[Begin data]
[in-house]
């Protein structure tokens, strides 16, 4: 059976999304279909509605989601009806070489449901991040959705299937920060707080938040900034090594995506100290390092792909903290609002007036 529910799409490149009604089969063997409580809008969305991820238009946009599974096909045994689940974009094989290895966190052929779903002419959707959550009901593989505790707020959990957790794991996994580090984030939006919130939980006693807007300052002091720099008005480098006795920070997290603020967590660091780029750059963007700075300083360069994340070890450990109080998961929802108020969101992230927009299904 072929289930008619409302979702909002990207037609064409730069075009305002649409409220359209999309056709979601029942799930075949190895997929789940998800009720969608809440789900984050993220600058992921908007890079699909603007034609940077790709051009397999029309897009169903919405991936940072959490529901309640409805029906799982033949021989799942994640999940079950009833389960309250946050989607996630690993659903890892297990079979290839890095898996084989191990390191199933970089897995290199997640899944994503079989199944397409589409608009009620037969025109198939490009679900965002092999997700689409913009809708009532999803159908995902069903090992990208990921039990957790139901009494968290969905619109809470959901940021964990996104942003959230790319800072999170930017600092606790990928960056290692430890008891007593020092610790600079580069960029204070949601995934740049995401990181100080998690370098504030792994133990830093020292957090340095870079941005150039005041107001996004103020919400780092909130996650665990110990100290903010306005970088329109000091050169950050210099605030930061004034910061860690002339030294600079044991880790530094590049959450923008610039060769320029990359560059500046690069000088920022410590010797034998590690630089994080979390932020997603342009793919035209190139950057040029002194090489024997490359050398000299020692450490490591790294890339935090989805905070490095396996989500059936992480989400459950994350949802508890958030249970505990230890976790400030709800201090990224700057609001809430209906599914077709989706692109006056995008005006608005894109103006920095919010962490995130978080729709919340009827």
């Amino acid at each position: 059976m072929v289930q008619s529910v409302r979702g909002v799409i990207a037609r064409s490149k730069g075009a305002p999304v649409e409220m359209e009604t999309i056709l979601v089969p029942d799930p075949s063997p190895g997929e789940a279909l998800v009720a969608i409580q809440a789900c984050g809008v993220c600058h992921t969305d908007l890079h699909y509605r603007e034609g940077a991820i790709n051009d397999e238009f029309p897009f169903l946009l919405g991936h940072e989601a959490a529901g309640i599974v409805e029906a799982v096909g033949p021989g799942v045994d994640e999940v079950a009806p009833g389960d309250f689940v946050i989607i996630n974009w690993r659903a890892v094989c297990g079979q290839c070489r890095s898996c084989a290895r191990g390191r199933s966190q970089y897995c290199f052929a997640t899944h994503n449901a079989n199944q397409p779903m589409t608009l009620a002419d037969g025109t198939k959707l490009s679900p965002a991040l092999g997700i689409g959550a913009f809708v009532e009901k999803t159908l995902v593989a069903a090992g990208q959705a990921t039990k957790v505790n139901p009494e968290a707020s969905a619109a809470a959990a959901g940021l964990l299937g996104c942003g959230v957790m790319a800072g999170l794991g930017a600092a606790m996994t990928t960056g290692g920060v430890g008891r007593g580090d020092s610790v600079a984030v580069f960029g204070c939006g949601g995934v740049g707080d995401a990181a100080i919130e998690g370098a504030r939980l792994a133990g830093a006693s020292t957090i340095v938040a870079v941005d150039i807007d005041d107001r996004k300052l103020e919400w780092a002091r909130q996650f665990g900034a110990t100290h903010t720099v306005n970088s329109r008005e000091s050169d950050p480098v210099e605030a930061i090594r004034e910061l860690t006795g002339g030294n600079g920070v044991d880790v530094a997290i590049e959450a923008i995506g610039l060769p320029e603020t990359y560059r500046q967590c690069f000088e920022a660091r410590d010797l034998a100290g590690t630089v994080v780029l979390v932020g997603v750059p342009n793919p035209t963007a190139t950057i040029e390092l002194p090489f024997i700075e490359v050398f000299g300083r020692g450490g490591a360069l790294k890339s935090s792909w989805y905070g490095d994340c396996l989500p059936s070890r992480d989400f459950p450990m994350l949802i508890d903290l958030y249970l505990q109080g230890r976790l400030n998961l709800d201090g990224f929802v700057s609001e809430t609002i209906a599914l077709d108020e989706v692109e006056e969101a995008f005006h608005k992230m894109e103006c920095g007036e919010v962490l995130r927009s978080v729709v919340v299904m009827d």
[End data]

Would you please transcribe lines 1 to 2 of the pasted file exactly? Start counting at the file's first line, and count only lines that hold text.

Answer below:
[in-house]
């Protein structure tokens, strides 16, 4: 059976999304279909509605989601009806070489449901991040959705299937920060707080938040900034090594995506100290390092792909903290609002007036 529910799409490149009604089969063997409580809008969305991820238009946009599974096909045994689940974009094989290895966190052929779903002419959707959550009901593989505790707020959990957790794991996994580090984030939006919130939980006693807007300052002091720099008005480098006795920070997290603020967590660091780029750059963007700075300083360069994340070890450990109080998961929802108020969101992230927009299904 072929289930008619409302979702909002990207037609064409730069075009305002649409409220359209999309056709979601029942799930075949190895997929789940998800009720969608809440789900984050993220600058992921908007890079699909603007034609940077790709051009397999029309897009169903919405991936940072959490529901309640409805029906799982033949021989799942994640999940079950009833389960309250946050989607996630690993659903890892297990079979290839890095898996084989191990390191199933970089897995290199997640899944994503079989199944397409589409608009009620037969025109198939490009679900965002092999997700689409913009809708009532999803159908995902069903090992990208990921039990957790139901009494968290969905619109809470959901940021964990996104942003959230790319800072999170930017600092606790990928960056290692430890008891007593020092610790600079580069960029204070949601995934740049995401990181100080998690370098504030792994133990830093020292957090340095870079941005150039005041107001996004103020919400780092909130996650665990110990100290903010306005970088329109000091050169950050210099605030930061004034910061860690002339030294600079044991880790530094590049959450923008610039060769320029990359560059500046690069000088920022410590010797034998590690630089994080979390932020997603342009793919035209190139950057040029002194090489024997490359050398000299020692450490490591790294890339935090989805905070490095396996989500059936992480989400459950994350949802508890958030249970505990230890976790400030709800201090990224700057609001809430209906599914077709989706692109006056995008005006608005894109103006920095919010962490995130978080729709919340009827």